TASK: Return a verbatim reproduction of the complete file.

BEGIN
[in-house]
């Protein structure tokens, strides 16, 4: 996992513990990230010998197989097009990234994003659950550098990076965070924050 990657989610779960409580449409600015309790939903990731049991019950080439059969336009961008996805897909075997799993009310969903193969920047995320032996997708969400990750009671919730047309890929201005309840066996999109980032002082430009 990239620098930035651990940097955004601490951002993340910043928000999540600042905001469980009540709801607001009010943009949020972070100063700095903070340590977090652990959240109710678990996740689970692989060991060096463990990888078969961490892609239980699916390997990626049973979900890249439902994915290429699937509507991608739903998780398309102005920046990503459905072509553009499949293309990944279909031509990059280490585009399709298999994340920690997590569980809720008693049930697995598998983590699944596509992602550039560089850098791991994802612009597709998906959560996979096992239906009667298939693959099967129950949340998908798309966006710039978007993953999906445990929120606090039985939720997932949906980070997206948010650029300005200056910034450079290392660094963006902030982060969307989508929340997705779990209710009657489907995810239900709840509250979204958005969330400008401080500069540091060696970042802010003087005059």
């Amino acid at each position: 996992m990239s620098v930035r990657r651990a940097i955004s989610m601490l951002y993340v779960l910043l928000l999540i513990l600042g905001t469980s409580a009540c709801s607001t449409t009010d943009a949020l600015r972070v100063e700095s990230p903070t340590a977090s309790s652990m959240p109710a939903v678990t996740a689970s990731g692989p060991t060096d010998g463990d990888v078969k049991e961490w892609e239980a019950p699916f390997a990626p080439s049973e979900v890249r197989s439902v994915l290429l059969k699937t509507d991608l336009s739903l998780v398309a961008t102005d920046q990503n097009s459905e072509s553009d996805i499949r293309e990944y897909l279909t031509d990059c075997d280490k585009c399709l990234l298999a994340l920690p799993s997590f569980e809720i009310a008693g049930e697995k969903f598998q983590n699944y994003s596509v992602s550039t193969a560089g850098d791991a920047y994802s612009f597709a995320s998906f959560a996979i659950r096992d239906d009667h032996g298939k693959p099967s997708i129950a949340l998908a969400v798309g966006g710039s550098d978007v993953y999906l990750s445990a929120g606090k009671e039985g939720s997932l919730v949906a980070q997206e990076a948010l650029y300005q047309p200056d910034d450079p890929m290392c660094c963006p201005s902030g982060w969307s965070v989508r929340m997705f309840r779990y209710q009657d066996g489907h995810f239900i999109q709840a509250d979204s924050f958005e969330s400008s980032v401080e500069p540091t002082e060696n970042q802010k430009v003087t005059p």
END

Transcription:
[in-house]
């Protein structure tokens, strides 16, 4: 996992513990990230010998197989097009990234994003659950550098990076965070924050 990657989610779960409580449409600015309790939903990731049991019950080439059969336009961008996805897909075997799993009310969903193969920047995320032996997708969400990750009671919730047309890929201005309840066996999109980032002082430009 990239620098930035651990940097955004601490951002993340910043928000999540600042905001469980009540709801607001009010943009949020972070100063700095903070340590977090652990959240109710678990996740689970692989060991060096463990990888078969961490892609239980699916390997990626049973979900890249439902994915290429699937509507991608739903998780398309102005920046990503459905072509553009499949293309990944279909031509990059280490585009399709298999994340920690997590569980809720008693049930697995598998983590699944596509992602550039560089850098791991994802612009597709998906959560996979096992239906009667298939693959099967129950949340998908798309966006710039978007993953999906445990929120606090039985939720997932949906980070997206948010650029300005200056910034450079290392660094963006902030982060969307989508929340997705779990209710009657489907995810239900709840509250979204958005969330400008401080500069540091060696970042802010003087005059």
């Amino acid at each position: 996992m990239s620098v930035r990657r651990a940097i955004s989610m601490l951002y993340v779960l910043l928000l999540i513990l600042g905001t469980s409580a009540c709801s607001t449409t009010d943009a949020l600015r972070v100063e700095s990230p903070t340590a977090s309790s652990m959240p109710a939903v678990t996740a689970s990731g692989p060991t060096d010998g463990d990888v078969k049991e961490w892609e239980a019950p699916f390997a990626p080439s049973e979900v890249r197989s439902v994915l290429l059969k699937t509507d991608l336009s739903l998780v398309a961008t102005d920046q990503n097009s459905e072509s553009d996805i499949r293309e990944y897909l279909t031509d990059c075997d280490k585009c399709l990234l298999a994340l920690p799993s997590f569980e809720i009310a008693g049930e697995k969903f598998q983590n699944y994003s596509v992602s550039t193969a560089g850098d791991a920047y994802s612009f597709a995320s998906f959560a996979i659950r096992d239906d009667h032996g298939k693959p099967s997708i129950a949340l998908a969400v798309g966006g710039s550098d978007v993953y999906l990750s445990a929120g606090k009671e039985g939720s997932l919730v949906a980070q997206e990076a948010l650029y300005q047309p200056d910034d450079p890929m290392c660094c963006p201005s902030g982060w969307s965070v989508r929340m997705f309840r779990y209710q009657d066996g489907h995810f239900i999109q709840a509250d979204s924050f958005e969330s400008s980032v401080e500069p540091t002082e060696n970042q802010k430009v003087t005059p």